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Coach Training

Chances are you already know a great deal of what it takes to be a good coach, but there is an equally good chance there are some things that will hold you back–or stop you altogether– without the proper instruction.

There's no shame is having "gaps in competence." We all have them! After all, we can't be experts in everything.

The National Center for Youth Development coach training program is focused on supporting those who help young people navigate the challenges unique to adolescence through research-based coaching. We train caring adults and youth serving professionals to empower youth through evidence-based best practice.

Our goal is to help fill a support gap in coach development one participant at a time. The unique needs of our audience require developmentally appropriate and research-informed practice. To this end, our services integrate relevant psychology theories and evidence-based models adapted for application in a coaching context. Our content is continuously updated to ensure our services are informed by the most current research.

The result is to empower coaches to support youth as they rise and thrive through self-mastery, self-advocacy, and self-determination. Our coaching interventions are designed to foster resilience, optimism, social/emotional competencies, and problem-solving skills in the youth we serve.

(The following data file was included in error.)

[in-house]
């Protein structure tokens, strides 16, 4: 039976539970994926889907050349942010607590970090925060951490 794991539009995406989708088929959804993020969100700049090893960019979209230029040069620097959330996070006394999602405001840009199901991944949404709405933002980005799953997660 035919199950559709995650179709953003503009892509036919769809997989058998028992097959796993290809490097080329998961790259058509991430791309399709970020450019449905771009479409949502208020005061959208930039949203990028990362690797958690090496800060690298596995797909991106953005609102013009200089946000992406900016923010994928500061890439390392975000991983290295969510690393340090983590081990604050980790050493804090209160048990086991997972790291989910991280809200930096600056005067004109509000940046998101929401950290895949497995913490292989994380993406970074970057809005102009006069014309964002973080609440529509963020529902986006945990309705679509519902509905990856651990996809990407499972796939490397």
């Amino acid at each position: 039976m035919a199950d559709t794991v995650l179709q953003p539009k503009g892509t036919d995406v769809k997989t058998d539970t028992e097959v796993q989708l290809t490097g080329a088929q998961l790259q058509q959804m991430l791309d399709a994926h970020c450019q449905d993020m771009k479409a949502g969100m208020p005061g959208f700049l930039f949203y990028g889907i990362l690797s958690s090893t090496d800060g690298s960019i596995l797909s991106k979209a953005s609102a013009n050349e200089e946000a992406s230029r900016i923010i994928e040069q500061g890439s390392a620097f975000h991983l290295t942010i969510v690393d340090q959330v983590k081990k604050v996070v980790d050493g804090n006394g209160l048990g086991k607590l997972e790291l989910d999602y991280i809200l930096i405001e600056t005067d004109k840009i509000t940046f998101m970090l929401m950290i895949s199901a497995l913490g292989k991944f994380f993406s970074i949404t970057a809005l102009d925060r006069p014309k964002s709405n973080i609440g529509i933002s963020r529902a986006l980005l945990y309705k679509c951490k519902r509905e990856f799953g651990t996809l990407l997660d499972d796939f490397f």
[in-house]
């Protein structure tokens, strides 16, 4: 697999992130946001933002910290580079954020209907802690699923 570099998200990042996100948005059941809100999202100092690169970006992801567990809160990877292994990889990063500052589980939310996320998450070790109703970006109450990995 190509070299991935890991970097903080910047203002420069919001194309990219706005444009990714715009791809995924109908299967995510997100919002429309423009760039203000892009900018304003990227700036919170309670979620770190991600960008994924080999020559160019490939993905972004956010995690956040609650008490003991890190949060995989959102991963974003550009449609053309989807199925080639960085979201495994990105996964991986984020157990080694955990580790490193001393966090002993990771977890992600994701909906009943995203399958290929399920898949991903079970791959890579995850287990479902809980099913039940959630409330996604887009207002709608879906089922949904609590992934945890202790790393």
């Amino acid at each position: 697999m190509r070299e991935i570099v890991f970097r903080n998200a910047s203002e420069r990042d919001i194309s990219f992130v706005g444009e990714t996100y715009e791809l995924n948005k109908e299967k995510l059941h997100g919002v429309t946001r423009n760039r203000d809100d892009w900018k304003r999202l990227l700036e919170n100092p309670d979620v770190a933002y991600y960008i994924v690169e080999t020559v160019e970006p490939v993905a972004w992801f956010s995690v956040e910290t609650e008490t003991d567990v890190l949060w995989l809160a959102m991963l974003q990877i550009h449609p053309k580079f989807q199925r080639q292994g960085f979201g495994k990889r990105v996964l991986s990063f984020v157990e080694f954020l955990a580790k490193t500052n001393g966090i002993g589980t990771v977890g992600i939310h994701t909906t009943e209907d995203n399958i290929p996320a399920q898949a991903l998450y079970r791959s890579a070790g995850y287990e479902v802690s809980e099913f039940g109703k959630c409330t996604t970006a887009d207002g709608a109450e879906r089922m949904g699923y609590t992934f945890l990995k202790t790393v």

Our coach training emphasize:

  • self-determination
  • self- and others-awareness
  • flexibility, tolerance, and collaborative problem-solving
  • proactive skill building
  • meaning, purpose, and goal-orientation

Through interventions including:

  • research-informed practice
  • trauma-informed practice
  • cultural awareness & sensitivity
  • social responsibility


Who should attend NCYD coach training?

Our trainings are structured for those currently employed in a field where they work with the youth, have a clear history of working with the youth, or is a student enrolled in a college or university in a academic area where he or she will be directly working with the youth and/or families of the youth. Participants in past training have included sports coaches, youth ministers, counselors, social workers, teachers, law enforcement workers, medical workers, probation officers, juvenile workers, after-school providers, and students training to work with the youth and/or families of the youth.

What will I learn from NCYD training?

Through our training sessions participants will learn strategies, tips and techniques to successfully coach youth and how to grow an evidence-based best practice coaching resume. Through our clear, step-by-step, practical training system coaches will gain the tools you need to help the youth live a more fulfilled life...today and tomorrow! Coaches are exposed to the foundational theories of evidence-based youth development and learn relationship-building skills, explore how to build a positive culture, and practice group management, instruction, and reflection techniques.

How long is the typical session?

Coach training sessions vary based on content and focus area. Most are structured to 50 minute time allotments, however, we provide half-day, full day, and weekend retreat events as well. 


This document sets out 10 principles for delivering sport and recreation to children (0-12 years) and adolescents (13-18 years).

These principles should be applied by coaches, parents, instructors, teachers and administrators involved in leading, supporting or managing sport and recreation opportunities for children and young people.